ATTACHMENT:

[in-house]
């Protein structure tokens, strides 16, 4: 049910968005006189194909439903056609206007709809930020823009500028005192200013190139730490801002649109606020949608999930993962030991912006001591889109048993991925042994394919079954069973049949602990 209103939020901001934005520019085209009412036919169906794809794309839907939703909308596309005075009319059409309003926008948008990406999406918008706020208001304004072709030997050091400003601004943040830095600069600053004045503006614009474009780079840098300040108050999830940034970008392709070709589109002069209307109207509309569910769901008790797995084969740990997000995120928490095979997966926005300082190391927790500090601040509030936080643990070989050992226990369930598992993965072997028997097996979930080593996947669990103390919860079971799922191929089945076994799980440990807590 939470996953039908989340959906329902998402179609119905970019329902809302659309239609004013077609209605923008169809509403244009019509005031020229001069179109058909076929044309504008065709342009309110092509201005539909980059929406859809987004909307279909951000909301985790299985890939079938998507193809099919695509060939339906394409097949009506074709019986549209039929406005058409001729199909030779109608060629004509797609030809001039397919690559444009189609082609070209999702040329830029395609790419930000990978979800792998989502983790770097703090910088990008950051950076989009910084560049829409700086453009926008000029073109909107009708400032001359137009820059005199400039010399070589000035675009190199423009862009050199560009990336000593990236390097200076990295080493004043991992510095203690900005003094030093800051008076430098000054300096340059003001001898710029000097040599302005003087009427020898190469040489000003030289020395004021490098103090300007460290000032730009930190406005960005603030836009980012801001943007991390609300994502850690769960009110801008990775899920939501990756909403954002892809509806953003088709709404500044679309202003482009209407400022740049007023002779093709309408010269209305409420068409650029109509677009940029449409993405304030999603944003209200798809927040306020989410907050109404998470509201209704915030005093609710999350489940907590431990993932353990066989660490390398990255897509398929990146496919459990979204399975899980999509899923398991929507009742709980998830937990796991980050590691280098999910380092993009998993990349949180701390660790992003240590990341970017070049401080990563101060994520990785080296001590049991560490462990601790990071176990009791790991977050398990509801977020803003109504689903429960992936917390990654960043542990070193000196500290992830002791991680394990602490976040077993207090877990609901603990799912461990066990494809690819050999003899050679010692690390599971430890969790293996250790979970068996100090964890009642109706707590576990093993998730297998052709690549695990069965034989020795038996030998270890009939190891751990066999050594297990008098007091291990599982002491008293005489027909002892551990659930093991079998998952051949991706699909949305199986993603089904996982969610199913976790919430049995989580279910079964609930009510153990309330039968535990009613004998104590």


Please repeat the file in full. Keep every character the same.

[in-house]
């Protein structure tokens, strides 16, 4: 049910968005006189194909439903056609206007709809930020823009500028005192200013190139730490801002649109606020949608999930993962030991912006001591889109048993991925042994394919079954069973049949602990 209103939020901001934005520019085209009412036919169906794809794309839907939703909308596309005075009319059409309003926008948008990406999406918008706020208001304004072709030997050091400003601004943040830095600069600053004045503006614009474009780079840098300040108050999830940034970008392709070709589109002069209307109207509309569910769901008790797995084969740990997000995120928490095979997966926005300082190391927790500090601040509030936080643990070989050992226990369930598992993965072997028997097996979930080593996947669990103390919860079971799922191929089945076994799980440990807590 939470996953039908989340959906329902998402179609119905970019329902809302659309239609004013077609209605923008169809509403244009019509005031020229001069179109058909076929044309504008065709342009309110092509201005539909980059929406859809987004909307279909951000909301985790299985890939079938998507193809099919695509060939339906394409097949009506074709019986549209039929406005058409001729199909030779109608060629004509797609030809001039397919690559444009189609082609070209999702040329830029395609790419930000990978979800792998989502983790770097703090910088990008950051950076989009910084560049829409700086453009926008000029073109909107009708400032001359137009820059005199400039010399070589000035675009190199423009862009050199560009990336000593990236390097200076990295080493004043991992510095203690900005003094030093800051008076430098000054300096340059003001001898710029000097040599302005003087009427020898190469040489000003030289020395004021490098103090300007460290000032730009930190406005960005603030836009980012801001943007991390609300994502850690769960009110801008990775899920939501990756909403954002892809509806953003088709709404500044679309202003482009209407400022740049007023002779093709309408010269209305409420068409650029109509677009940029449409993405304030999603944003209200798809927040306020989410907050109404998470509201209704915030005093609710999350489940907590431990993932353990066989660490390398990255897509398929990146496919459990979204399975899980999509899923398991929507009742709980998830937990796991980050590691280098999910380092993009998993990349949180701390660790992003240590990341970017070049401080990563101060994520990785080296001590049991560490462990601790990071176990009791790991977050398990509801977020803003109504689903429960992936917390990654960043542990070193000196500290992830002791991680394990602490976040077993207090877990609901603990799912461990066990494809690819050999003899050679010692690390599971430890969790293996250790979970068996100090964890009642109706707590576990093993998730297998052709690549695990069965034989020795038996030998270890009939190891751990066999050594297990008098007091291990599982002491008293005489027909002892551990659930093991079998998952051949991706699909949305199986993603089904996982969610199913976790919430049995989580279910079964609930009510153990309330039968535990009613004998104590």